By: Stephanie Solomon, Esq.
The U.S. Court of Appeals for the Third Circuit recently declined a request to accept an interlocutory appeal on a question of law “specifically limited to the issue of whether the Pennsylvania Supreme Court would adopt the Restatements (Third) of Torts or continue its application of the Restatement (Second) of Torts.” The court’s Order in Sikkelee v. Precision Airmotive, 12-8081, 2012 WL 5077571 (3d Cir. Oct. 17, 2012) unmistakably moves towards resolving the conflict, at least among Pennsylvania district courts, regarding whether the Restatement (Second) or Restatement (Third) governs Pennsylvania products liability cases.
In Sikkelee v. Precision Airmotive, U.S. District Judge John E. Jones III of the Middle District of Pennsylvania issued a July 3, 2012 Order concluding that the Restatement (Second) of Torts would be the governing law with respect to Plaintiff Sikkelle’s strict liability claims against Textron Lycoming Reciprocating Engine Division (“Lycoming”). Sikkelee, 4:07-CV-00886, 2012 WL 2552243, at *9 (M.D. Pa. July 3, 2012). Judge Jones acknowledged that the Third Circuit “has twice predicted that the Pennsylvania Supreme Court, when presented with the opportunity to do so, will adopt the Restatement (Third) of Torts … to supplant the Restatement Second of Torts.” Id.at *8 (citing Covell v. Bell Sports, 651 F.3d 357, 360 (3d Cir. 2011); Berrier v. Simplicity Mfg., Inc.,563 F.3d 38, 46 (2009)). The District Court nevertheless concluded that when the Pennsylvania Supreme Court declined to replace the Restatement (Second) with the Restatement (Third) in Beard v. Johnson and Johnson, 41 A.3d 823 (Pa. 2012), its action was an “affirmative indication” of the Pennsylvania Supreme Court’s intent to retain the Restatement (Second) as the law in Pennsylvania. Id. at *9.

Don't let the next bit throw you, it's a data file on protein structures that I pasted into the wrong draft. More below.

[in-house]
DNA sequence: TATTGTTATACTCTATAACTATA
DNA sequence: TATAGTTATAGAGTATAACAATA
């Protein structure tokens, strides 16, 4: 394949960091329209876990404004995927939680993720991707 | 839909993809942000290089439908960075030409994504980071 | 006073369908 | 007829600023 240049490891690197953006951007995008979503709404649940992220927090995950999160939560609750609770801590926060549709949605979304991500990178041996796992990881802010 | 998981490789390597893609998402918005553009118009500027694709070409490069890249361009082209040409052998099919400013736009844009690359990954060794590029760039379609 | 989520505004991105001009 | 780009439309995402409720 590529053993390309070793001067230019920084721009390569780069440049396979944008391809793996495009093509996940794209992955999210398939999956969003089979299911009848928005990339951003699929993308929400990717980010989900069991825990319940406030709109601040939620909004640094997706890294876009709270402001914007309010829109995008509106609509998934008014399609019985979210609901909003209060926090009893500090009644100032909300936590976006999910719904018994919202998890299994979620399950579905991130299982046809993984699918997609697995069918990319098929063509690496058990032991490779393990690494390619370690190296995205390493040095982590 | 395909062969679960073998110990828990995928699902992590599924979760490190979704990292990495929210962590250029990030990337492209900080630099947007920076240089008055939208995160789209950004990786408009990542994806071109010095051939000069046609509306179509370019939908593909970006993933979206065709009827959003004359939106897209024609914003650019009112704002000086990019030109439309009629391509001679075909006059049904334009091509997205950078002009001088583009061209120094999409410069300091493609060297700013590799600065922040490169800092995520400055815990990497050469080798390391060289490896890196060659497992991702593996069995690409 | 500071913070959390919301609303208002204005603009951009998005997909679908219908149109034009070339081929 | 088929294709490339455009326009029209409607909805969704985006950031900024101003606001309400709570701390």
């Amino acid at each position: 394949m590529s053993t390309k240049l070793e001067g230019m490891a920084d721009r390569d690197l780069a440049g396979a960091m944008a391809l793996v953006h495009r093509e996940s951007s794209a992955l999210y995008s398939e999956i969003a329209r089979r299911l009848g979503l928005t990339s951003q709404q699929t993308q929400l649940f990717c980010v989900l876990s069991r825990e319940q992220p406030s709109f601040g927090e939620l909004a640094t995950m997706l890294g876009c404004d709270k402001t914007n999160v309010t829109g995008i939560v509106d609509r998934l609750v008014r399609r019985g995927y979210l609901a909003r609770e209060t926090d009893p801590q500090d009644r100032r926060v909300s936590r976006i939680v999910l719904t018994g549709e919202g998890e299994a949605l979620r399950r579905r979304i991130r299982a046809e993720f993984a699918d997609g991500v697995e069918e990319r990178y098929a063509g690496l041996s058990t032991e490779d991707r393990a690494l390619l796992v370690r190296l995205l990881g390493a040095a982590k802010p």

Thereafter, in response to Lycoming’s Motion for Reconsideration of the Court’s Order denying summary judgment, the District Court issued an Order amending the July 3, 2012 Order to include the language required by 28 U.S.C. §1292(b) for immediate appeal, thereby certifying the question of the governing Restatement for immediate appeal. Sikkelee, 4:07-CV-00886 (M.D. Pa. July 26, 2012). Lycoming filed its Petition for Permission to Appeal with the Third Circuit and the Motion Panel entered a Denial Order. Sikkelee, 12-8081, 2012 WL 4953074 (3d Cir. Sept. 14, 2012). The Denial Order cited to both the Covell and Berrier decisions, as well as to the Beard decision, without further explanation. Id. Lycoming argued that the citation to Beard could indicate a willingness to continue to apply the Restatement (Second) at the state level, or could also be interpreted to indicate a willingness to supplant the Restatement (Second) with the Restatement (Third), based upon Justice Saylor’s acknowledgement of the “continuing state of disrepair in Pennsylvania strict-liability design defect law.” Petition for Panel Clarification or Rehearing En Banc of Denial of Petition for Permission to Appeal, October 3, 2012, ECF No. 321 (citing Beard, 41 A.3d at 836). This time, the Third Circuit Court of Appeals succinctly explained:
As stated in Covell, a federal court applying Pennsylvania substantive law must predict how the Commonwealth’s highest court would decide the case. We concluded in Berrier that “[if] the Pennsylvania Supreme Court were confronted with [the] issue, it would adopt the Restatement (Third) of Torts.” Id. at 40. Thus, we held that federal courts sitting in diversity and applying Pennsylvania law to products liability cases should look to sections 1 and 2 of the Restatement (Third) of Torts.
Sikkelee, 12-8081, 2012 WL 5077571, at *1 (3d Cir. Oct. 17, 2012). Because the Pennsylvania Supreme Court has not yet definitively held which Restatement applies to strict liability and product defect cases, the Third Circuit Court of Appeals concluded that it would adhere to its Covell and Berrier precedent and apply the Restatement (Third). Id.
The Third Circuit Court of Appeals’ October 17, 2012 Order in Sikkelee should do away with the conflict among the district courts as to which Restatement is applicable to products liability cases – not only moving toward resolving the “continuing state of disrepair in Pennsylvania strict-liability design defect law,” but also toward saving a party’s expense of time and money spent filing motions and briefs arguing over what the law is and should be. Finally, the Third Circuit Court of Appeals’ Order can also be viewed as the court’s attempt to finally force the hand of the Pennsylvania Supreme Court into deciding “the Battle of the Restatements” once and for all.